Oi SA’s merger with Portugal Telecom SGPS SA, the biggest Brazilian deal announced last year, hit a snag after minority shareholders won an early victory in their fight for more favorable terms.
In a preliminary decision obtained by Bloomberg News, Brazilian securities regulator CVM said Oi’s controlling ownership group can’t participate in calculating the price of some assets involved in the transaction. Oi and Portugal Telecom had planned to use asset prices approved by their biggest investors to help determine the distribution of shares in the new company.
The decision means Oi may have to buy out non-controlling investors, who argued the transaction favored Oi’s biggest owners. The CVM technical staff’s ruling, if it’s upheld, would let some minority shareholders demand that Oi purchase their stock, which could cost the debt-laden company about 950 million reais ($403 million), according to Exane BNP Paribas.
“This is a fundamental step in the merger, and they’re going to have to convince minority shareholders of the advantages of the operation, or it won’t happen,” said Raphael Martins, a lawyer representing Oi investor Tempo Capital. “If the base-case scenario for the merger is maintained, there won’t be an accord among shareholders for a capital increase.”
Oi Chief Executive Officer Zeinal Bava is pushing for the merger to help the phone carrier compete with America Movil SAB and Telefonica SA in Brazil.
The company, based in Rio de Janeiro, had planned to raise at least 7 billion reais by selling new shares -- diluting its stock -- and to pay off $2 billion in debt for controlling shareholder Telemar Participacoes SA, a holding company whose owners include the Andrade-Gutierrez and Jereissati families.
An Oi press official declined to comment.
Under the deal, Portugal Telecom was to participate in the capital increase by contributing all of its assets, allowing itself to be absorbed in the new company. In October, the Lisbon-based phone carrier said its assets were worth 1.9 billion to 2.1 billion euros ($2.6 billion to $2.9 billion). Bava told investors that same month that the companies would hire an independent appraiser to make a publicly available estimate of the assets’ value “in due course.”
While controlling holders will have their debts paid off through the merger transaction, minority shareholders -- who are getting diluted by the new shares being issued -- receive no payout. On top of that, smaller investors saw their shares fall 50 percent in 2013. Now they’ve gained a way to negotiate the terms of the deal, said Martins, a partner at law firm Faoro & Fucci Advogados, by phone from Rio de Janeiro.
Oi surged 5 percent on Jan. 10 on speculation that the regulator’s initial finding would give minority investors an edge. The details of the merger are still on the drawing board, said Pedro Galdi, the head strategist at brokerage firm SLW Corretora in Sao Paulo.
“There is a risk this operation won’t happen,” he said by telephone.
Oi rose 1.4 percent to 4.28 reais at the close today in Sao Paulo, its highest price in almost three months. Portugal Telecom fell less than 1 percent to 3.53 euros in Lisbon.
Bava has said the transaction aids all shareholders by strengthening Oi and simplifying its ownership structure, partly by eliminating the debt of controlling shareholders in exchange for them giving up special voting powers.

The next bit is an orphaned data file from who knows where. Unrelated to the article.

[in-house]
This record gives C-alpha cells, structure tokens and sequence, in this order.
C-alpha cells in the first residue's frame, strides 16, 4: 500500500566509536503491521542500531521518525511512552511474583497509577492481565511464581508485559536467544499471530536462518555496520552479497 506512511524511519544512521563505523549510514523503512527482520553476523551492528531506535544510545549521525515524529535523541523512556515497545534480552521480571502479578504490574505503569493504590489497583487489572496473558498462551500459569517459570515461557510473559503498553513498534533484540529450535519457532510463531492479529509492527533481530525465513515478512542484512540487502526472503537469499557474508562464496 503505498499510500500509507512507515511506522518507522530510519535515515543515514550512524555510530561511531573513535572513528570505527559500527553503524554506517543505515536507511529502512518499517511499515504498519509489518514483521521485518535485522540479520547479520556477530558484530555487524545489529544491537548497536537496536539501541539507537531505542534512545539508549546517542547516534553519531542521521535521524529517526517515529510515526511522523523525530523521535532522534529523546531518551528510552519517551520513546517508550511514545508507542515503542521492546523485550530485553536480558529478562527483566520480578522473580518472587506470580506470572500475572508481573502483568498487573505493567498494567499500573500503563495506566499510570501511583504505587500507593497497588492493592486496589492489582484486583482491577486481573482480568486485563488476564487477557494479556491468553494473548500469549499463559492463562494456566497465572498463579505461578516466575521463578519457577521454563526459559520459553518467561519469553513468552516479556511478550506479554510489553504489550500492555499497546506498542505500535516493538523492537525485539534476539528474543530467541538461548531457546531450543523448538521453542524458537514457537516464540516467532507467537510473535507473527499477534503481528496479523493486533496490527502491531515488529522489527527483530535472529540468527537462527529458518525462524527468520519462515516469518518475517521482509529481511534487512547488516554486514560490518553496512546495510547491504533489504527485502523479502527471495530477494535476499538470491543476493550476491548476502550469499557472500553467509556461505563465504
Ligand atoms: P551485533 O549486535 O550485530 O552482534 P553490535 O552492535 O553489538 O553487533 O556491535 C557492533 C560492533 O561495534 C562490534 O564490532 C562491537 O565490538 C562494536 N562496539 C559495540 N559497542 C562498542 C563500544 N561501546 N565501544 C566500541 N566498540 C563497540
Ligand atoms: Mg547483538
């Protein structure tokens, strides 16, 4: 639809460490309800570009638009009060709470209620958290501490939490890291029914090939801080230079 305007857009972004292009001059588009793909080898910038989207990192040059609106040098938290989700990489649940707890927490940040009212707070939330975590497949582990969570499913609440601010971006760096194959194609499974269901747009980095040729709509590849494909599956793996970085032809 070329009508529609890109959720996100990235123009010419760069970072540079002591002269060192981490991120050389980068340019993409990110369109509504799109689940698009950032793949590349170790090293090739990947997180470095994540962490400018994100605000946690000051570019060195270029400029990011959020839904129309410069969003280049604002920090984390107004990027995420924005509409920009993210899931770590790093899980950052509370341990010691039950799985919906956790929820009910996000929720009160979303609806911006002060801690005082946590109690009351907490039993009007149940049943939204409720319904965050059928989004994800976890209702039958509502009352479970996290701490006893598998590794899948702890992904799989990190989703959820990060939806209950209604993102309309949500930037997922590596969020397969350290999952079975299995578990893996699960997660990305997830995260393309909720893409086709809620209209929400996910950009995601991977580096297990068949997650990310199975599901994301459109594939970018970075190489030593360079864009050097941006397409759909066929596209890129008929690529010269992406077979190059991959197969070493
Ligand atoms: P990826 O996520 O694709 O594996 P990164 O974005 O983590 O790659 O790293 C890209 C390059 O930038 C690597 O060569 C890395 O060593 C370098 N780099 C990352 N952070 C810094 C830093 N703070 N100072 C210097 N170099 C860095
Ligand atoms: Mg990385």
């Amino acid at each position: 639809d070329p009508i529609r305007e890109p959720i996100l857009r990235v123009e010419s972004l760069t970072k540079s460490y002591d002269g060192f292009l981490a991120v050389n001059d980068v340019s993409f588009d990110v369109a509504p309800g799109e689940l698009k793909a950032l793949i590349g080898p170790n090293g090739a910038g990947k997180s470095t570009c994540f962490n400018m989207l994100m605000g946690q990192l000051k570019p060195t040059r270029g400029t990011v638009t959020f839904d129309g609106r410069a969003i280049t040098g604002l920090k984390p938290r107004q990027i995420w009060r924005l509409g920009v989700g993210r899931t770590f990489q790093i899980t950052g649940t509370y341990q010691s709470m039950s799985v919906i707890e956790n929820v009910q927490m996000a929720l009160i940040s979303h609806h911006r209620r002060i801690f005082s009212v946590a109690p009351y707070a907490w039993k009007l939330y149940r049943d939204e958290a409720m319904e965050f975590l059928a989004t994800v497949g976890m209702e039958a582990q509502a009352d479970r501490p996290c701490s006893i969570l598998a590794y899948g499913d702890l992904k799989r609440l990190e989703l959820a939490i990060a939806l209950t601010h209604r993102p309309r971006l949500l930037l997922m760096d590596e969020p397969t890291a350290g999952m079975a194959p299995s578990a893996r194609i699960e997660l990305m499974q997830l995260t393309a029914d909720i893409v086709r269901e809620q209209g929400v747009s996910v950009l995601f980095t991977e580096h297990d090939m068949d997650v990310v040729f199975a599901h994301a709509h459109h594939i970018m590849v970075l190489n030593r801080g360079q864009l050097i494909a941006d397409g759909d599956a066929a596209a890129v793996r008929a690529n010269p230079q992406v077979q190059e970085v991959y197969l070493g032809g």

If Oi is forced by the CVM to make an offer to repurchase shares from minority investors, the amount won’t affect the company’s liquidity much, Mathieu Robilliard, an analyst at Exane BNP Paribas, said in a research note.
“Whilst a deal failure cannot be ruled out, we believe that stakes for Oi and PT are very high,” said Robilliard, who has the equivalent of a sell rating on Portugal Telecom. “If the CVM goes along with this initial recommendation (not guaranteed), the companies will be ready to make some concessions.”
Even if Oi can complete its merger with Portugal Telecom, it still needs to upgrade its network to fight Telefonica, America Movil and Telecom Italia SpA for the most lucrative customers in a market where new user growth is slowing. Bava has said the merger would allow the new company to spend less by becoming more efficient.
Investors might be more in favor of the Portugal Telecom deal if one of Oi’s competitors vanished, giving the carrier more room to grow, said Walt Piecyk, an analyst at BTIG LLC in New York. That could happen if Milan-based Telecom Italia, struggling under its own debt pile, breaks up its Brazilian mobile-phone unit, Tim Participacoes SA, and sells the parts to its rivals, he said.
“Oi’s a highly levered company, and you need money at this stage because you’re investing in 3G and 4G networks to try and benefit from wireless data growth,” Piecyk said in a phone interview last week. “Without consolidation, it may be very difficult for Oi to raise the capital that they need to complete the transaction and invest money in Brazil.”
A spokeswoman for Tim referred to a Jan. 3 regulatory filing in which the company and its parent deny knowledge of any offer for the sale of Tim.
Right now, Oi couldn’t afford to buy part of Tim if it became available, said Alex Pardellas, an analyst at CGD Securities in Rio de Janeiro. Its ratio of net debt to earnings before interest, taxes, depreciation and amortization was 3.4 at the end of June, and Bava has said it will be 3.3 once the merger is completed. America Movil’s was less than 2, and Telefonica’s Brazilian unit was less than 1.
“Oi would have to raise another round of capital” to buy part of Tim, Pardellas said by telephone. “There is a lot of competition, and the need for capex is very high. The sector isn’t going through good times.”